My second grade teacher, Mrs. Smiley (what a great name for a teacher), saw I was bored in class. So she assigned me a research project: to learn anything and everything I could about bats. Finishing the project included building a bat house with my dad (it's still hanging on the telephone pole in our back yard), and creating a paper mâché bat that I displayed during my presentation. Those two projects were real manifestations of my learning, and both things that would have been very different if they were planned in advance (or required for me to create).
Project work is unsurprisingly central to the Reggio Emilia experience. Teachers put in a fair amount of effort to make sure that endpoints of those projects are not decided in advance. Rather they try to predict and prepare for the variety of different and paths children may take, and so leave ample space for changes and unexpected moments of learning along the way.
Many discussions about the importance of project-based learning gloss over the fact that projects often become reduced to a set of unimaginative, banal activities. Copy, paste, print, glue. The hardest part is often trying to get your parent to buy the poster board. This does not make for meaningful exploration or learning.
We see this "reduction to the banal" when we restrict children to specific outcomes, or even a specifically designed path towards the outcomes. Every specification or requirement added to the final outcome removes an opportunity for thoughtful exploration and learning, and whittles away any sense of agency the child may have.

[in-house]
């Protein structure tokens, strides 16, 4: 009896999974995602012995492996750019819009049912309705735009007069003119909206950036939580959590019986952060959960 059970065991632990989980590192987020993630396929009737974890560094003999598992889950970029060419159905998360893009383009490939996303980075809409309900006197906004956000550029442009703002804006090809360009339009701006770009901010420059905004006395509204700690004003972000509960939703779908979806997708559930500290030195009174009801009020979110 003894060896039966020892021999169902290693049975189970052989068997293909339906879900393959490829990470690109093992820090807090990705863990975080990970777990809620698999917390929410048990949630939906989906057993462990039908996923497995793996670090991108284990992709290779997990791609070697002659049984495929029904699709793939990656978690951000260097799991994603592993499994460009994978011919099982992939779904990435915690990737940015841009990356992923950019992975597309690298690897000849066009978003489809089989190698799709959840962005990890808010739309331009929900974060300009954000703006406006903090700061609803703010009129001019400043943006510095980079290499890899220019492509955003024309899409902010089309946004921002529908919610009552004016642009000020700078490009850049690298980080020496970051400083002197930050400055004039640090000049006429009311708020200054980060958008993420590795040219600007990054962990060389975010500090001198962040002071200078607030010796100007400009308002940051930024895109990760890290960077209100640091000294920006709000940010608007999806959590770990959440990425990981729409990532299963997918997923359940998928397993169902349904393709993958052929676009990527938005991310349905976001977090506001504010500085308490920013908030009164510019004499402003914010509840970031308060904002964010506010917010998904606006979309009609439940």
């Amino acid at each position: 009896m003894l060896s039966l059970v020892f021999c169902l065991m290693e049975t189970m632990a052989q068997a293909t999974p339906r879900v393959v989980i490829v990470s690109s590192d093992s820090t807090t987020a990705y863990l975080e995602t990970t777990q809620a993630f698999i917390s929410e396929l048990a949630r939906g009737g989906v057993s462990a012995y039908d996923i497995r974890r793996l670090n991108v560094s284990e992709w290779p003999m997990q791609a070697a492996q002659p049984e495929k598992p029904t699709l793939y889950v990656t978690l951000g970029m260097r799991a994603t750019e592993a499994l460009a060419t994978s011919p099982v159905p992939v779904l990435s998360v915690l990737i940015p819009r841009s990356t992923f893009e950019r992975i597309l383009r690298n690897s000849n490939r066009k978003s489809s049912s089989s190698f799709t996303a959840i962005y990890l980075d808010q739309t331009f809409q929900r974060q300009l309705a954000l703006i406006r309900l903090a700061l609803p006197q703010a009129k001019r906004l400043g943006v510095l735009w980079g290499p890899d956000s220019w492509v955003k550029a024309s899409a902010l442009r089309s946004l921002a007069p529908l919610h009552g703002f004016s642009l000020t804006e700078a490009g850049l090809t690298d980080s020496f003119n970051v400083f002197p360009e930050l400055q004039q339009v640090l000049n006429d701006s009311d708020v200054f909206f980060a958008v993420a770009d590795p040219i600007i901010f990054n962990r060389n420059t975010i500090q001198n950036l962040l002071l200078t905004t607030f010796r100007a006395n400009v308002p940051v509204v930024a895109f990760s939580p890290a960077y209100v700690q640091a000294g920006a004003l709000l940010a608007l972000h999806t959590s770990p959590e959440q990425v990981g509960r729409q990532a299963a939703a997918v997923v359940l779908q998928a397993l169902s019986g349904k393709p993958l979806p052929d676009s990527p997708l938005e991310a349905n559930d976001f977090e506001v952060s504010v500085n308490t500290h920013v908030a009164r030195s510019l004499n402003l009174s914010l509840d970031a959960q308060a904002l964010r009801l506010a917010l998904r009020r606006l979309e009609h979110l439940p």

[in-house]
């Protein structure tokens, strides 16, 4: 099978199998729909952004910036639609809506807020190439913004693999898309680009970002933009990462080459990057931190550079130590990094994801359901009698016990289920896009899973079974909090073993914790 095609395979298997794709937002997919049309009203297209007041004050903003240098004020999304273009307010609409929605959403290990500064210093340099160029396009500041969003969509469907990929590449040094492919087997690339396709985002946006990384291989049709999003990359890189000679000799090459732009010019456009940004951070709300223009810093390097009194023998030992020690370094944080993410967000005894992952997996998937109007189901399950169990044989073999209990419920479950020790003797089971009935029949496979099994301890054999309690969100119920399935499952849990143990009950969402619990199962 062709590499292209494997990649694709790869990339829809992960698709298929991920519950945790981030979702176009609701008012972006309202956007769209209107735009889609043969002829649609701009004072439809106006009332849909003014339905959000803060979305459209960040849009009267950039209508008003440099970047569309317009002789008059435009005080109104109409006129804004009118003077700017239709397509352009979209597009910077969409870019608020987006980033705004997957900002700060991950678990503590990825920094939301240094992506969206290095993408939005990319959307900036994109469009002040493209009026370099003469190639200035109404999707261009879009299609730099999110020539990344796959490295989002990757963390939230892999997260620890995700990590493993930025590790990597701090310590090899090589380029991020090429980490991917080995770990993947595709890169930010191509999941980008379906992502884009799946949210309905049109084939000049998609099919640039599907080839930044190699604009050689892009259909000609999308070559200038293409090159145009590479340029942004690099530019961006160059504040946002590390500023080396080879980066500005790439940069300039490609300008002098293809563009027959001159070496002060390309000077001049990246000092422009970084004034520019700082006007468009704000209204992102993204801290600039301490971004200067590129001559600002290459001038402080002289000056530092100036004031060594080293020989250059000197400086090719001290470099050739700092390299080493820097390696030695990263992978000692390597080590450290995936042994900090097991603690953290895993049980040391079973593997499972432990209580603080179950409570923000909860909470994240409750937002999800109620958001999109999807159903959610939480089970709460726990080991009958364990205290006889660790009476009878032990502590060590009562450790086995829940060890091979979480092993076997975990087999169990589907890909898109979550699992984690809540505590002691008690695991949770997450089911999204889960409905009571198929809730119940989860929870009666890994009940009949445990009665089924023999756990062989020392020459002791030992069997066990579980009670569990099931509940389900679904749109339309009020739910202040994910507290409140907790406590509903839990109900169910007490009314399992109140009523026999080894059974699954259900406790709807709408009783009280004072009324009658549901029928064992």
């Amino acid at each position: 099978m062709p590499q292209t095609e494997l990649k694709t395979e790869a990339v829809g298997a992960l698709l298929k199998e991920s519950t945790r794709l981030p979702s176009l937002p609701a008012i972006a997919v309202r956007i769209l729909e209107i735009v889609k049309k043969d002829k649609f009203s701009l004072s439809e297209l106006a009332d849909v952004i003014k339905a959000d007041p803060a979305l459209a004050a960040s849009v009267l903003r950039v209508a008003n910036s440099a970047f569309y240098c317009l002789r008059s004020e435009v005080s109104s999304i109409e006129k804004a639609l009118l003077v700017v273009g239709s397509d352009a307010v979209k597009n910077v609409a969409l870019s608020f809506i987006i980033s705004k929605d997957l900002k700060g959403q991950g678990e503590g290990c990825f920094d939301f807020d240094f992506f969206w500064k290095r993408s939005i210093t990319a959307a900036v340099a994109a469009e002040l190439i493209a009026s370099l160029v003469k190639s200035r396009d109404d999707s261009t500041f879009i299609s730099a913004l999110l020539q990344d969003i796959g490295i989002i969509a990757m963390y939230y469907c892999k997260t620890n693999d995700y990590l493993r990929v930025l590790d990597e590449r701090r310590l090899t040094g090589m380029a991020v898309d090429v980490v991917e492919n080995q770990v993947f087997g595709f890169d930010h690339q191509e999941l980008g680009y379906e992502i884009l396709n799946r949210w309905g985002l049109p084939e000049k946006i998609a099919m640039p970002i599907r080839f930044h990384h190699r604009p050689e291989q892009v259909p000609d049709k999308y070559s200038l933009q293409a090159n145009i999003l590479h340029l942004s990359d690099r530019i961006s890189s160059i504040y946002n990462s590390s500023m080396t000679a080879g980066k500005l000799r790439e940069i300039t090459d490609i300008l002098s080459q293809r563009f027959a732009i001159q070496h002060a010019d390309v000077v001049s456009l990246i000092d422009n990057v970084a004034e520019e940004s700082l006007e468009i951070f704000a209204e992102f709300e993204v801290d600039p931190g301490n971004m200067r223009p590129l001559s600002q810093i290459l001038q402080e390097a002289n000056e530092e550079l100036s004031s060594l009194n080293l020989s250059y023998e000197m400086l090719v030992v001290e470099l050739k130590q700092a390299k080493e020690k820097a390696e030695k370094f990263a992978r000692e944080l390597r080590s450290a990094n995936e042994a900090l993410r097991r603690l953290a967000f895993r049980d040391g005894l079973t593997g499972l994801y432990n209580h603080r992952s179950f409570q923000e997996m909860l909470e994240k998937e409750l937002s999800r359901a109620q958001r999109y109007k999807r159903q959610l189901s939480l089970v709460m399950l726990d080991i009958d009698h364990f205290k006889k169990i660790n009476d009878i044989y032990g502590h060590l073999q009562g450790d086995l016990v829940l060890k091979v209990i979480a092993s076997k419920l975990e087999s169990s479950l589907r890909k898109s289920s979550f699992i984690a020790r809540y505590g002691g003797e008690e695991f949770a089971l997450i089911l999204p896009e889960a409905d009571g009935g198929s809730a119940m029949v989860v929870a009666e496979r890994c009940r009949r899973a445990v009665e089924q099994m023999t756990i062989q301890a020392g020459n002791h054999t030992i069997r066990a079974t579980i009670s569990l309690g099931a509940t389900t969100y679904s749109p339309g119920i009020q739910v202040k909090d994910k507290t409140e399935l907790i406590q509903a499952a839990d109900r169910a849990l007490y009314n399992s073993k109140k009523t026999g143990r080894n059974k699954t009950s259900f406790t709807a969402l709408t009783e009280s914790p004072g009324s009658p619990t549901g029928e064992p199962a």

Planning for the variety of possible outcomes that may emerge from exploration would be incredibly challenging, and I would love an opportunity to talk with more teachers who have experience in this regard. I think that teachers don't actually need to plan for all different potential outcomes. Teachers need to do something even more challenging: cultivate an open mind to adapt to the strengths and potential of their students projects and shape them into meaningful work.
Children don't need (or even want) an expert to show them exactly how to do something. They want someone to show them how to use the drill, not exactly where to drill the hole. They need someone to show them how to fill that hole and adjust the project if they make a mistake. In short, they need their teachers to support and recognize the value inherent in whichever path of exploration they're currently seeing. Sometimes a smile and affirmative "let's see where this goes!" is all that is needed to dispel the uncertainty of exploration.